Livestock shortage raises price during Eid
ABU DHABI // A livestock shortage has caused prices to skyrocket at the Animal Market in Mina Zayed.
As animal traders have faced supply shortages for about four months, this has led to price increases and hampered sales as well.
According to local traders, a shortage of highly sought-after Iranian Jaziri sheep has caused the price of other sheep to rise.
With the summer heat and high ocean tides keeping small cargo ship offshore, Kashmiri and Indian sheep are also not being traded.
“Jaziri and Kashmiri are not coming here nowadays,” said livestock trader Rahim Ullah. “It’s been four months that we haven’t had Jaziri and for two months we haven’t received Kashmiri sheep.
“These two varieties keep the market rolling but when their supply is affected it causes the price of all other livestock, like goats and sheep, to rise,” Mr Ullah said.
“In the absence of Jaziri sheep, now we are buying local goats at higher prices.”
Mr Ullah, a Pakistani who owns Al Salsabil Catering, said he hoped the market would stabilise after Eid Al Fitr when demand decreased.
A 10-kilogram Jaziri or Kashmiri usually sells for Dh450, he said. These days, however, the price is nearly double at Dh800. Somali sheep, he said, which were obtained in Dubai, were selling for Dh600 for 15kg. Three months ago they were Dh350.
Najdi and Naeemi sheep, which are raised locally, are Dh850 for a 12kg animal. Their price four months ago was Dh650. Local goats are going for Dh800 for 12kg, about Dh200 more than usual.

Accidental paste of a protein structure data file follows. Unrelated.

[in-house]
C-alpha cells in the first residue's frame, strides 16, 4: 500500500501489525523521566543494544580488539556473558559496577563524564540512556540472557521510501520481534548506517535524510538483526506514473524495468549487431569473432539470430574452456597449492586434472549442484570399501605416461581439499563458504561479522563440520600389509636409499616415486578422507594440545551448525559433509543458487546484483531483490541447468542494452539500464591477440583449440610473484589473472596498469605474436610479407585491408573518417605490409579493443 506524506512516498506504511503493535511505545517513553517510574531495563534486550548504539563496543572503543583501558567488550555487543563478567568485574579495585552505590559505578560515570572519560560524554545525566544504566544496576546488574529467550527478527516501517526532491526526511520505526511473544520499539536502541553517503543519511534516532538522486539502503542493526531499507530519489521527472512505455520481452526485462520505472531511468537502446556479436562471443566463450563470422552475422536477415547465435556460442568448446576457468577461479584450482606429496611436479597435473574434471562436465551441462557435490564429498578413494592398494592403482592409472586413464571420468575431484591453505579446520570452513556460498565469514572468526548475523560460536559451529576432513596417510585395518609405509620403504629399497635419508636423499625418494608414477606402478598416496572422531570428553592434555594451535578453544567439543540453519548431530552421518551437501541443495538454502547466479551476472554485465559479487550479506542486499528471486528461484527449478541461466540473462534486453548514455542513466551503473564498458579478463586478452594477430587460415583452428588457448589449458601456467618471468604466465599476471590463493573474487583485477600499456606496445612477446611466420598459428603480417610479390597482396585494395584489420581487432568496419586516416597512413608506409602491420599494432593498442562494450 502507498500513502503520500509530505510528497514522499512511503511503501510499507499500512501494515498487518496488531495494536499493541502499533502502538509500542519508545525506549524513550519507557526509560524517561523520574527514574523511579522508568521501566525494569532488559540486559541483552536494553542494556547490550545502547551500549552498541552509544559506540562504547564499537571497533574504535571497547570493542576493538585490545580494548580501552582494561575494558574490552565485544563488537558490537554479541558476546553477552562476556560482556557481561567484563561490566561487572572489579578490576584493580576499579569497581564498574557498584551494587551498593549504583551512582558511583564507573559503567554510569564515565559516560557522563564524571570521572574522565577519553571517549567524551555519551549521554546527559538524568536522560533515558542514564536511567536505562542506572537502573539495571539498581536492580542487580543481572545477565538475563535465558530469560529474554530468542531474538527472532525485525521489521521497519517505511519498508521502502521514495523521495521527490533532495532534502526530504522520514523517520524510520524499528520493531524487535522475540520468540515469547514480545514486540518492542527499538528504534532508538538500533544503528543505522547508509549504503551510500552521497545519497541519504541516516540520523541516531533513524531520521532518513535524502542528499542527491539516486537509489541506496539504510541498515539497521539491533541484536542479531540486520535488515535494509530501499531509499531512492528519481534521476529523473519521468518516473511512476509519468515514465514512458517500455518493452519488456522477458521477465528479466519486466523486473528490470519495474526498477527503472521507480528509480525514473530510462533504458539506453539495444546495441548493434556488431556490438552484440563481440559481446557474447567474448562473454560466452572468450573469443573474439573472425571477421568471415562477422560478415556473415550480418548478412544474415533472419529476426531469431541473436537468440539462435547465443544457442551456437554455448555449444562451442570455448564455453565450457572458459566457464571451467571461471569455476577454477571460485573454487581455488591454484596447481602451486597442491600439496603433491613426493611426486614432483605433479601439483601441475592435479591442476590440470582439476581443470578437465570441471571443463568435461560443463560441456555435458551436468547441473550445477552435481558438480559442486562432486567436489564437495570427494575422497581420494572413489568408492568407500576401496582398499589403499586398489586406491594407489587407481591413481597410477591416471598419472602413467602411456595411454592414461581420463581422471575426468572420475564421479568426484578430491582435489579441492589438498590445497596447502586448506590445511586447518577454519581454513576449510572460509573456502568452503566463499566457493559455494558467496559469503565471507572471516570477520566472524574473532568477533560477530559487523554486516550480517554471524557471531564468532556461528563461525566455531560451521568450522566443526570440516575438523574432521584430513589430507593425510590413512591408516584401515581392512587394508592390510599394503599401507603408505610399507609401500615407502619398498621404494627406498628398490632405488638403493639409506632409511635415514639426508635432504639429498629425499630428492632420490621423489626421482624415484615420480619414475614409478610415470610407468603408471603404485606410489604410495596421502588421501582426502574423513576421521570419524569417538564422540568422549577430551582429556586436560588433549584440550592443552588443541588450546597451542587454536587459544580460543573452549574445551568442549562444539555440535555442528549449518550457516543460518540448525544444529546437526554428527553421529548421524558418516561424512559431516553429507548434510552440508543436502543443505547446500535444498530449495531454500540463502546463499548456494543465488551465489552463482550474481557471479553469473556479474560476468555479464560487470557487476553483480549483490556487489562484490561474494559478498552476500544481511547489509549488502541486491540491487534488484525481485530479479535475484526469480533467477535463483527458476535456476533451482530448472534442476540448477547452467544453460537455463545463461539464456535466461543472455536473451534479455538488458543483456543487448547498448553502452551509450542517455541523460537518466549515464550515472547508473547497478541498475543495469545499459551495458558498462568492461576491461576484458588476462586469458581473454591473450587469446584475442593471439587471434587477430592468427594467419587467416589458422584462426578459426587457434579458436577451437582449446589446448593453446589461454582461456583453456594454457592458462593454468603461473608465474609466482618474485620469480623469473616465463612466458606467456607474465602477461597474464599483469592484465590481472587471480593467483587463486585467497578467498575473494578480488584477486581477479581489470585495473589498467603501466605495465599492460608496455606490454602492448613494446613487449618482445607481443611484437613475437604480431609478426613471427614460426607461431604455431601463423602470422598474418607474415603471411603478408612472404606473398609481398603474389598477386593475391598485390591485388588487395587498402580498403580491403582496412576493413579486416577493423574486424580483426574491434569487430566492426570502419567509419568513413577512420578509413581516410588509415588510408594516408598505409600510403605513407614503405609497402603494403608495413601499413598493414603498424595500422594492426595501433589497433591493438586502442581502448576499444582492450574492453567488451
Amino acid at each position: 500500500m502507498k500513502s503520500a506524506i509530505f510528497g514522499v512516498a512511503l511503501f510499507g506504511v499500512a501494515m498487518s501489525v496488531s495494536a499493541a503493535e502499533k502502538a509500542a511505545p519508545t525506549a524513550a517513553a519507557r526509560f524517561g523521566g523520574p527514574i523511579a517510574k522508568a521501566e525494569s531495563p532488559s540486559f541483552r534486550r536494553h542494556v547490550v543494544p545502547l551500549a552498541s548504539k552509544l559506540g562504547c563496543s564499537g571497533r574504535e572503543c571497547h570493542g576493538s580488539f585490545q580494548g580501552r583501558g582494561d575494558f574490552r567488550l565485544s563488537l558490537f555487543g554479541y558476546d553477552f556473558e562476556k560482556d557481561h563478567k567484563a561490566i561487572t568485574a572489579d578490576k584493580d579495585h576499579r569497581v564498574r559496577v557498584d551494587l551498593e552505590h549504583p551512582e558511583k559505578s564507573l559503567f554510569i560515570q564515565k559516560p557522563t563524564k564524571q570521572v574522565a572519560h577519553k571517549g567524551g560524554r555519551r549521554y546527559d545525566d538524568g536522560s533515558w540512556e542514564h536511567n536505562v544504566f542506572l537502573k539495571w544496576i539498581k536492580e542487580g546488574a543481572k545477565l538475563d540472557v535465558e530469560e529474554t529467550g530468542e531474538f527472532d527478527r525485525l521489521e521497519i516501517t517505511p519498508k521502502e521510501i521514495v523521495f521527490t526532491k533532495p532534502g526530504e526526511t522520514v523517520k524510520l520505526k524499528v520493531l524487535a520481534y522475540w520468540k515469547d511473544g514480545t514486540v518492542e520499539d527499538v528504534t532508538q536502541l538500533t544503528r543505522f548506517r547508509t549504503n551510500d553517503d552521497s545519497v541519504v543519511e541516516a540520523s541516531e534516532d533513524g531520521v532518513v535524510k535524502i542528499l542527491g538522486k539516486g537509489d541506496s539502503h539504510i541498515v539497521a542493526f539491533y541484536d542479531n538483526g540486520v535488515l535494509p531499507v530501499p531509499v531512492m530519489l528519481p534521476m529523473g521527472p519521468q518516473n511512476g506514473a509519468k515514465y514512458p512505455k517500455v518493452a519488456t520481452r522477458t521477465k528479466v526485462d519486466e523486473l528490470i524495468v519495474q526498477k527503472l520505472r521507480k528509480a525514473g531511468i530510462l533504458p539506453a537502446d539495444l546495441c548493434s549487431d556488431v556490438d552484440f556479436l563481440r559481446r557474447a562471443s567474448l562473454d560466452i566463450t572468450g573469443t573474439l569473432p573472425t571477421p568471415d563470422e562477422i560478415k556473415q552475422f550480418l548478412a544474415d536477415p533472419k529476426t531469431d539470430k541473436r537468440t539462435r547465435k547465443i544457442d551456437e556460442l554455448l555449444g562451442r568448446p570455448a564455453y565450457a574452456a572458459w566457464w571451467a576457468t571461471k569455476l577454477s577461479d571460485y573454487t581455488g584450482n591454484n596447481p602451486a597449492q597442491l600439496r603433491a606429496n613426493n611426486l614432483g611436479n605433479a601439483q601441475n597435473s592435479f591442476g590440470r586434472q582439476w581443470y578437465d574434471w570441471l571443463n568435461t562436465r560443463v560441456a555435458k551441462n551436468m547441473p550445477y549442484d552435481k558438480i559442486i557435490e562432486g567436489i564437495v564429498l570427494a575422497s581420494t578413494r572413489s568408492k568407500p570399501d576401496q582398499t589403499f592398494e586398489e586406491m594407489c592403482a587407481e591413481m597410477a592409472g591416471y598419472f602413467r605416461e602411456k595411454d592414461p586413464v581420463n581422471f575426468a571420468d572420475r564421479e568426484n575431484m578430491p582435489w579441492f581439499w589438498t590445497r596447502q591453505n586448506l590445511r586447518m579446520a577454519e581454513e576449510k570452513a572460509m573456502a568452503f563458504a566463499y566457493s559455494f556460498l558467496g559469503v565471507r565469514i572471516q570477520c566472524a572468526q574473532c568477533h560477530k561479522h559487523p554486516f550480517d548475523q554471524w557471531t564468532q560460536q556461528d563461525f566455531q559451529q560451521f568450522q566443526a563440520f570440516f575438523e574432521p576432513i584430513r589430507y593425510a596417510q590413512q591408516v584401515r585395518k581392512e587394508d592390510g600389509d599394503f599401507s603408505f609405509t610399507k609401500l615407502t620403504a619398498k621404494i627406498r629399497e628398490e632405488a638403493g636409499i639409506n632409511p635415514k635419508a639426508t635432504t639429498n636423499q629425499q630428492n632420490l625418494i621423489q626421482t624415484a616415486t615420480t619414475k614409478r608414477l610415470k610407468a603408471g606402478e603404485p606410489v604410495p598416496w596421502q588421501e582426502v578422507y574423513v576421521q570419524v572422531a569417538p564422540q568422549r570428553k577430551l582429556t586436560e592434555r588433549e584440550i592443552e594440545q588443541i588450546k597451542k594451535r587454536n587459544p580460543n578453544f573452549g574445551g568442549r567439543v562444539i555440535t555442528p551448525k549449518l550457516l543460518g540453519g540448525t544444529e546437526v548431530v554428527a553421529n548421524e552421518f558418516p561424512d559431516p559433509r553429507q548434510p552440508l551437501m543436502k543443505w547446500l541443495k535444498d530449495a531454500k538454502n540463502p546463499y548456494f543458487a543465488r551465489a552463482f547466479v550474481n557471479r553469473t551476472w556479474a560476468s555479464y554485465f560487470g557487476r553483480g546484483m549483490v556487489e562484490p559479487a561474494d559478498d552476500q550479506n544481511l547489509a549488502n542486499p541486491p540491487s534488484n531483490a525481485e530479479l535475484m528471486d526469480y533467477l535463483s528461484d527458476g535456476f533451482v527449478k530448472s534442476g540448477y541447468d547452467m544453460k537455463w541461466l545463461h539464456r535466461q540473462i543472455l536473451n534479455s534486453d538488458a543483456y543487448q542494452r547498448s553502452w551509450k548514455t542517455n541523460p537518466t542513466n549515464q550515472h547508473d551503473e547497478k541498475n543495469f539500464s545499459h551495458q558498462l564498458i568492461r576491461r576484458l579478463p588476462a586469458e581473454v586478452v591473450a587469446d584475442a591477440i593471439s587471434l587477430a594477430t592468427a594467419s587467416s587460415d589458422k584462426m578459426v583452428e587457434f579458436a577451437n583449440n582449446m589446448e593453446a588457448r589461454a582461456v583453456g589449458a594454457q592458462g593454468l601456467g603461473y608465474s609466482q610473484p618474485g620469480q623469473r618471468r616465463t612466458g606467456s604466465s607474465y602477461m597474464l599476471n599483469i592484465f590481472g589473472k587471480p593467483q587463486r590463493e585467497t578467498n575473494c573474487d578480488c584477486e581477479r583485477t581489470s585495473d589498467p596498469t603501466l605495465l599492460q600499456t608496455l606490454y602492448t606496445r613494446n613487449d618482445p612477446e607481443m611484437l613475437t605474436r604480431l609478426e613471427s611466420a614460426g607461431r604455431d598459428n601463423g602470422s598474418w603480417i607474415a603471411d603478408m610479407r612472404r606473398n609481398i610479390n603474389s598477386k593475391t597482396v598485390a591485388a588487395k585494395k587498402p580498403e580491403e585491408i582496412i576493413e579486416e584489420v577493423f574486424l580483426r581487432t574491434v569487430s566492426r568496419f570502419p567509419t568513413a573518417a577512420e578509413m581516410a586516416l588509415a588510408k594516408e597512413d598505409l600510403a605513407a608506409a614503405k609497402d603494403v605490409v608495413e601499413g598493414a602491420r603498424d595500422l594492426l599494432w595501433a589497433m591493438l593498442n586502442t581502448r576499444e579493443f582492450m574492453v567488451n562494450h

The increased prices has drawn numerous complaints from customers wanting to buy goats for Eid Al Fitr. Goats weighing less than 10kg have tender meat and are considered good so their prices are competitive.
Abdullah Al Hashimi, an Emirati who bought four local goats for Eid, paid between Dh750 and Dh800 after much bargaining.
“We always prefer local goats as they are checked by veterinarians and free from any disease,” he said. “But due to a shortage of Jaziri and Kashmiri sheep in the market, prices shot up and we have to cough up more for them.”
Mr Al Hashimi said he was able to buy at a lower price because he was friends with the trader. “If you go to Baniyas livestock market, it could cost you Dh1,000 or more.”
Trader Daulat Khan was selling old Kashmiri sheep. An 18kg animal was Dh600, while two months ago it would have cost Dh450.
“These are old sheep that I got more than four months back and weigh too much. People don’t like them,” said the Pakistani who runs Mohammed Salem Mohammed Livestock & Sheep Trading Establishment. “Nothing is coming from India and Iran now.”
Nisar Afridi wanted two Somali sheep but could not get a lower price.
“I’ll get two and slaughter them at my garage in Mussaffah and start barbecuing with friends after Eid prayers,” he said. “We slaughter them ourselves and cut them into pieces, then all our 12 friends who gather there celebrate.”
The municipality, however, discourages home slaughtering and encourages people to use government slaughterhouses.
The Department of Municipal Affairs said up to 55,000 animals would be slaughtered by the end of Eid.
The Abu Dhabi Farmers’ Services Centre, meanwhile, has increased its supply of fresh local meat to retail outlets to meet the increased demand.
Updated: July 27, 2014 04:00 AM